news Communications Minister Malcolm Turnbull today announced that he had appointed three senior executives, including Simon Hackett, Internode founder and doyen of Australia’s broadband industry, to be non-executive directors sitting on the board of the National Broadband Network Company.
In a statement issued this morning, Turnbull said as part of the Government’s continuing National Broadband Network reforms, three directors with extensive relevant industry experience had been appointed to the NBN Co Board.
“The three new non-executive directors are Patrick Flannigan, Simon Hackett, and Justin Milne,” wrote Turnbull. “They further enhance the board’s capabilities and expertise to provide appropriate oversight and guidance to this vitally important national project.”
NBN Co executive chairman Ziggy Switkowski said: “This is a period of transition for the company and it will be a great asset to have a new board that brings decades of combined experience in the industry.”
The trio will join current NBN Co board members Ziggy Switkowski, Alison Lansley and Kerry Schott. Switkowski was appointed by Turnbull in early October as NBN Co’s new executive chairman, temporarily replacing the company’s retiring chief executive Mike Quigley until a replacement can be found. Lansley and Schott are holdovers from the previous NBN Co board under the previous Labor Federal Government. Most of that board was asked to resign by Turnbull shortly after he took office.
The appointment of Hackett to NBN Co’s board follows a minor social media campaign on the issue created by Delimiter, which had argued that the Internode founder’s skills, temperament, experience and ongoing interest in the NBN project made him a perfect candidate for the refreshed NBN board under the Coalition.
Hackett graduated with a Bachelor of Science degree from the University of Adelaide in 1986. He then worked at the university and became a part of the team that created the Australian Academic and Research network (AARNet), the first emergence of the Internet in Australia.
In 1991 he founded Internode, an Internet Service Provider, and then in 1997 he founded its sister company Agile, a licensed telecommunications carrier. Over the next 20 years the company group deployed its own network to deliver ADSL2+, optical fibre, microwave, and fixed wireless Internet services around Australia to residential and business customers. Internode was one of the first companies to connect customers to the NBN in 2010.
The group was sold to iiNet Limited in early 2012, when it had around 180,000 broadband customers nationally. Simon joined the board of iiNet in August 2012. Hackett has been an opinion leader in the national broadband debate for many years. He is a fellow of the Australian Institute of Company Directors and a fellow of the Australian Computer Society. Hackett will resign his position on the board of iiNet at the end of this month to focus on his role with NBN Co, according to Turnbull.
Aside from his qualifications for a role at NBN Co, Hackett has also been one of the most vocal analysts of the NBN over the past several years since the project was founded in April 2009, and has proved uncannily accurate at predicting the future dynamics of the project.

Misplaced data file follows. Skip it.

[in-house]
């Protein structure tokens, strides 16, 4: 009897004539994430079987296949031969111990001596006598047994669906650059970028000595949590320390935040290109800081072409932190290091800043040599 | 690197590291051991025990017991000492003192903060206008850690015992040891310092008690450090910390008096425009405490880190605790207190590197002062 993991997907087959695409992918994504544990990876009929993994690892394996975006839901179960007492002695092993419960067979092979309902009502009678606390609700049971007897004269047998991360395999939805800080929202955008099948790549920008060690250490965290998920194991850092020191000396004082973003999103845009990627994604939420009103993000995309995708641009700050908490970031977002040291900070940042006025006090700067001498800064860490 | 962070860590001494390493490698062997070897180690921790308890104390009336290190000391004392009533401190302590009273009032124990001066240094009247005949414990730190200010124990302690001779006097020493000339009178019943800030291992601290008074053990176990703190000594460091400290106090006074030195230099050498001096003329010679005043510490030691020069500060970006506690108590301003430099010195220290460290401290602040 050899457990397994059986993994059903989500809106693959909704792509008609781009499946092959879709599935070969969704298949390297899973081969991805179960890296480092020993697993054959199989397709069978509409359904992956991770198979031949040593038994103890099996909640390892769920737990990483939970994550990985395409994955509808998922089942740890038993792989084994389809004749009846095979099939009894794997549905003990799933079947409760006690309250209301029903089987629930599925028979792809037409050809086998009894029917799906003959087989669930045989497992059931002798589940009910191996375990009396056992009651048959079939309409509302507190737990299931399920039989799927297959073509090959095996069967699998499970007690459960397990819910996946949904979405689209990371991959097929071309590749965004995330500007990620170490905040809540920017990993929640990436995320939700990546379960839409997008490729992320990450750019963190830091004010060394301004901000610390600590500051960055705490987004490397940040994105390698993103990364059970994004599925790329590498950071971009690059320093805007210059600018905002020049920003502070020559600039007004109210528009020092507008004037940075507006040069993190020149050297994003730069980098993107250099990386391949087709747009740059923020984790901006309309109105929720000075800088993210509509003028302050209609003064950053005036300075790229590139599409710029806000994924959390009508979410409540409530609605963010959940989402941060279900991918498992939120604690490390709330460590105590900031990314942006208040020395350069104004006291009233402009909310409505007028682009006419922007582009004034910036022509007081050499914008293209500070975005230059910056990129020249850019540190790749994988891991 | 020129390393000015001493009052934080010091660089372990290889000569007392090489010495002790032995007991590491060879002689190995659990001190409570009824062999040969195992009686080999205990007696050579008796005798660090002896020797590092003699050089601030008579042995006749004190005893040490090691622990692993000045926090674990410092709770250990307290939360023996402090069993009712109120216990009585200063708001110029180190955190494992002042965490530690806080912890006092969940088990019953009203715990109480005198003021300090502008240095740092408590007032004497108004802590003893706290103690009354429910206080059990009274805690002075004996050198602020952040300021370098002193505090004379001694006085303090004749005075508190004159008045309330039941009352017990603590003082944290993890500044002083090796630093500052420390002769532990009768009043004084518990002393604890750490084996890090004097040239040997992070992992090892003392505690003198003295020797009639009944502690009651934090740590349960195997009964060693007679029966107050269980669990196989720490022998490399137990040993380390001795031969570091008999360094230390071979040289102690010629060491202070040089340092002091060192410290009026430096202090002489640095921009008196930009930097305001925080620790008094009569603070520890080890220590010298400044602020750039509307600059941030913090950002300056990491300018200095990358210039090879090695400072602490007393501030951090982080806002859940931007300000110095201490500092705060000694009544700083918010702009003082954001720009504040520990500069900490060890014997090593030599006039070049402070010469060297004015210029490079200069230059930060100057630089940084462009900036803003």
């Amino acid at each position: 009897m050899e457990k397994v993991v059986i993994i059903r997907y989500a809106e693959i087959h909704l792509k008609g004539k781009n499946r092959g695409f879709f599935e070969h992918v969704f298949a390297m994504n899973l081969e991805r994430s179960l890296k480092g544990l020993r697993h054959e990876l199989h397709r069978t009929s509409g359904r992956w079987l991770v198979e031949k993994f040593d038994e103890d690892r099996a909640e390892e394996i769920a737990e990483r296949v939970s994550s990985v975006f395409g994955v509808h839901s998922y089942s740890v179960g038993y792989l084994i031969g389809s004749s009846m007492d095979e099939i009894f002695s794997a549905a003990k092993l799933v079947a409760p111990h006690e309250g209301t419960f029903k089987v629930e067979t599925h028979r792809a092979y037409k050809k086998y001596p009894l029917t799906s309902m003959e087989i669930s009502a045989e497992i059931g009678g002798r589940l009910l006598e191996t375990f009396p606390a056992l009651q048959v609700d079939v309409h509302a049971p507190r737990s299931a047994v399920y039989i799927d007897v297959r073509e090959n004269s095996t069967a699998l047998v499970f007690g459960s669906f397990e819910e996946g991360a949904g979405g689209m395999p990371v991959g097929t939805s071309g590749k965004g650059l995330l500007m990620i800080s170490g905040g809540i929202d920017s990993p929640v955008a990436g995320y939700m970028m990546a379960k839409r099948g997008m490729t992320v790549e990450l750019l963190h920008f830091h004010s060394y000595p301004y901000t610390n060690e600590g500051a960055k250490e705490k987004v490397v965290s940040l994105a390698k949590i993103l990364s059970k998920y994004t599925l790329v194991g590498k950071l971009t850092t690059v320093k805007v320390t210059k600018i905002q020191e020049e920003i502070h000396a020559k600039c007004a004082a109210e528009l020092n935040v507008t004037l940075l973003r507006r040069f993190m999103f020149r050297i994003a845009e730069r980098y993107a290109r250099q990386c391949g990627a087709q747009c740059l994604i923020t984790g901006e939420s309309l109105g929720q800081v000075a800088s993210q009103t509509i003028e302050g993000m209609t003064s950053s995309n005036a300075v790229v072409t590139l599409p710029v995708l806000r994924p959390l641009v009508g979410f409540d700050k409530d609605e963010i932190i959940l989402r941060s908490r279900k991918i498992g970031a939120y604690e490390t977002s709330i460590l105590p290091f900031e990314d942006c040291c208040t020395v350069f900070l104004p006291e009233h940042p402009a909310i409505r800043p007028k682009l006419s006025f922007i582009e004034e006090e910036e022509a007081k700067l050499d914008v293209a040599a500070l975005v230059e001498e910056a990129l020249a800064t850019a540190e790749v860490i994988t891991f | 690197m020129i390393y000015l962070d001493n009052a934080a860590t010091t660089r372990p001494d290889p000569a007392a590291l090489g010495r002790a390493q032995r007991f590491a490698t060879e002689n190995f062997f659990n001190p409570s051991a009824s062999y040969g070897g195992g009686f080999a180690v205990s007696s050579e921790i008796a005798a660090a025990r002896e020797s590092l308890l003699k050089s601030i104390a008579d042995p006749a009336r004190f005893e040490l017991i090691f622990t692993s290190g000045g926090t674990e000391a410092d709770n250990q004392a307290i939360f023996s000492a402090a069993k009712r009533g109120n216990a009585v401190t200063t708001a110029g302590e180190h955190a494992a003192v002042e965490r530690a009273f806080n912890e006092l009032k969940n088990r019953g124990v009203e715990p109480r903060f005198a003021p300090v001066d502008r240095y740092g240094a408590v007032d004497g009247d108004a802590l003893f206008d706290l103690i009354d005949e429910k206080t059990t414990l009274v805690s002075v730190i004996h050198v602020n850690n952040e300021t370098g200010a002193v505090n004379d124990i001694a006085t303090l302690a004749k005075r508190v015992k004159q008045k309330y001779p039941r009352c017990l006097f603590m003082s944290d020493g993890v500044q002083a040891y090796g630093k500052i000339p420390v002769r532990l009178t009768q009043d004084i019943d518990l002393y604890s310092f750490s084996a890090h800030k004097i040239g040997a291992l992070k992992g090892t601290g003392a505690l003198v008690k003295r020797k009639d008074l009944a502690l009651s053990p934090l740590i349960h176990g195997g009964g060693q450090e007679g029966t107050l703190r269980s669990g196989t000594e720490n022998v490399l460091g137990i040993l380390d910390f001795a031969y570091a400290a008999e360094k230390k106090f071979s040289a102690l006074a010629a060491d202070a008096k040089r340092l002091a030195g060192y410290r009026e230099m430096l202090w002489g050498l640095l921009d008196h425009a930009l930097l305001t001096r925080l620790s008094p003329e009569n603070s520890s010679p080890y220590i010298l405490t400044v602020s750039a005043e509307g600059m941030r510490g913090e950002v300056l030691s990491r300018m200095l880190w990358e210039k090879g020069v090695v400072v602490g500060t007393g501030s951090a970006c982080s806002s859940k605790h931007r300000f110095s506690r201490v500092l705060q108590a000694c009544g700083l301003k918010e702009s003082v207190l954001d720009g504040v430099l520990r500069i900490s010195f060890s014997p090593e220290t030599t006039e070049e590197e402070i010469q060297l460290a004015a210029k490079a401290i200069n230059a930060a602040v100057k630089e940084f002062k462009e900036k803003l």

As early as December 2010, Hackett warned that the ACCC’s Points of Interconnect decision with relation to the NBN would cause massive headaches for smaller ISPs and a dramatic consolidation of the industry. The executive turned out to be right. In September 2011, Hackett warned that if the Coalition won the 2013 election and changed NBN Co’s model, there would be a much greater impetus for other ISPs to deploy their own fibre, which is precisely what is happening currently with TPG.
In October 2011 Hackett called for ownership of Telstra’s copper to be transferred to NBN Co as part of its deal with the telco, arguing future Federal Governments may want to use the infrastructure to build hybrid fibre to the node networks. This precise model is being discussed by Telstra and NBN Co right now.
In all of these cases, Hackett argued against conventional wisdom espoused by the previous Labor Government, the competition regulator (the ACCC) or NBN Co itself — and turned out to be accurate in his predictions about the future of the NBN project.
And even though Hackett has formally relinquished ownership of the company he founded and led to national prevalence, Internode, the executive still maintains one of the most prescient voices in the industry. In July this year, Hackett outlined a series of measures by which NBN Co could cut its costs and bring its pricy FTTP rollout more in line with the Coalition’s FTTN-based alternative. NBN Co will be examining precisely this situation in its current strategic review of its operations, to be presented to Turnbull for examination.
Some issues remain around Hackett’s involvement with the NBN. The executive currently holds a substantial tranche of iiNet shares, stemming from iiNet’s acquisition of Internode. This could be seen as a conflict of interest for his position at NBN Co, given that iiNet is a substantial NBN Co customer. However, it could also be argued that Hackett’s position gives him a solid position to represent the interests of retail ISPs on NBN Co’s board.
The other two directors appointed by Turnbull are similarly high-profile.